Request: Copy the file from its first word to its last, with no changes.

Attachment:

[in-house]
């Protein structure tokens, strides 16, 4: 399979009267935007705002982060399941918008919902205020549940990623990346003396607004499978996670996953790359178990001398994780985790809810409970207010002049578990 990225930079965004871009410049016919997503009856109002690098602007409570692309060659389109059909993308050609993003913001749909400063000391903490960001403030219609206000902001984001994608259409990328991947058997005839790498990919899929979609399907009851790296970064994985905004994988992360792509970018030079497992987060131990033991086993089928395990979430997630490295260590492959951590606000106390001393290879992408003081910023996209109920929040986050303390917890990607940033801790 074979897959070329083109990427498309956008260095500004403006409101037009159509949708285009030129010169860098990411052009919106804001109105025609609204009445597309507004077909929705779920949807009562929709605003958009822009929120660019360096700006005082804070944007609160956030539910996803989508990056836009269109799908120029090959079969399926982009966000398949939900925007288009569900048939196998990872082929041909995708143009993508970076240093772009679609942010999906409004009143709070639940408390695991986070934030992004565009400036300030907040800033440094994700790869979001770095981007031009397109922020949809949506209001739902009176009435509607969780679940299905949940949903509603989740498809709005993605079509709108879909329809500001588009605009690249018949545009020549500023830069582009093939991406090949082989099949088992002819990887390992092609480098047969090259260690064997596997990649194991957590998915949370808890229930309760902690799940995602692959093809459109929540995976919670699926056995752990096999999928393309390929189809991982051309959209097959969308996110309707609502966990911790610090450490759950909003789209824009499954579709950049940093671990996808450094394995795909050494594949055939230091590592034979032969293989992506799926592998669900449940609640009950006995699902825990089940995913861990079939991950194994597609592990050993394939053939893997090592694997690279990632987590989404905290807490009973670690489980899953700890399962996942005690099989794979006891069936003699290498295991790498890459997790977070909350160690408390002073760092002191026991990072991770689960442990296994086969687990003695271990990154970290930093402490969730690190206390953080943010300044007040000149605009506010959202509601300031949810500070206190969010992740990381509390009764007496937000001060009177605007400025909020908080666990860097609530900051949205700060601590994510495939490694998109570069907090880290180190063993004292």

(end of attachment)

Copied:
[in-house]
């Protein structure tokens, strides 16, 4: 399979009267935007705002982060399941918008919902205020549940990623990346003396607004499978996670996953790359178990001398994780985790809810409970207010002049578990 990225930079965004871009410049016919997503009856109002690098602007409570692309060659389109059909993308050609993003913001749909400063000391903490960001403030219609206000902001984001994608259409990328991947058997005839790498990919899929979609399907009851790296970064994985905004994988992360792509970018030079497992987060131990033991086993089928395990979430997630490295260590492959951590606000106390001393290879992408003081910023996209109920929040986050303390917890990607940033801790 074979897959070329083109990427498309956008260095500004403006409101037009159509949708285009030129010169860098990411052009919106804001109105025609609204009445597309507004077909929705779920949807009562929709605003958009822009929120660019360096700006005082804070944007609160956030539910996803989508990056836009269109799908120029090959079969399926982009966000398949939900925007288009569900048939196998990872082929041909995708143009993508970076240093772009679609942010999906409004009143709070639940408390695991986070934030992004565009400036300030907040800033440094994700790869979001770095981007031009397109922020949809949506209001739902009176009435509607969780679940299905949940949903509603989740498809709005993605079509709108879909329809500001588009605009690249018949545009020549500023830069582009093939991406090949082989099949088992002819990887390992092609480098047969090259260690064997596997990649194991957590998915949370808890229930309760902690799940995602692959093809459109929540995976919670699926056995752990096999999928393309390929189809991982051309959209097959969308996110309707609502966990911790610090450490759950909003789209824009499954579709950049940093671990996808450094394995795909050494594949055939230091590592034979032969293989992506799926592998669900449940609640009950006995699902825990089940995913861990079939991950194994597609592990050993394939053939893997090592694997690279990632987590989404905290807490009973670690489980899953700890399962996942005690099989794979006891069936003699290498295991790498890459997790977070909350160690408390002073760092002191026991990072991770689960442990296994086969687990003695271990990154970290930093402490969730690190206390953080943010300044007040000149605009506010959202509601300031949810500070206190969010992740990381509390009764007496937000001060009177605007400025909020908080666990860097609530900051949205700060601590994510495939490694998109570069907090880290180190063993004292």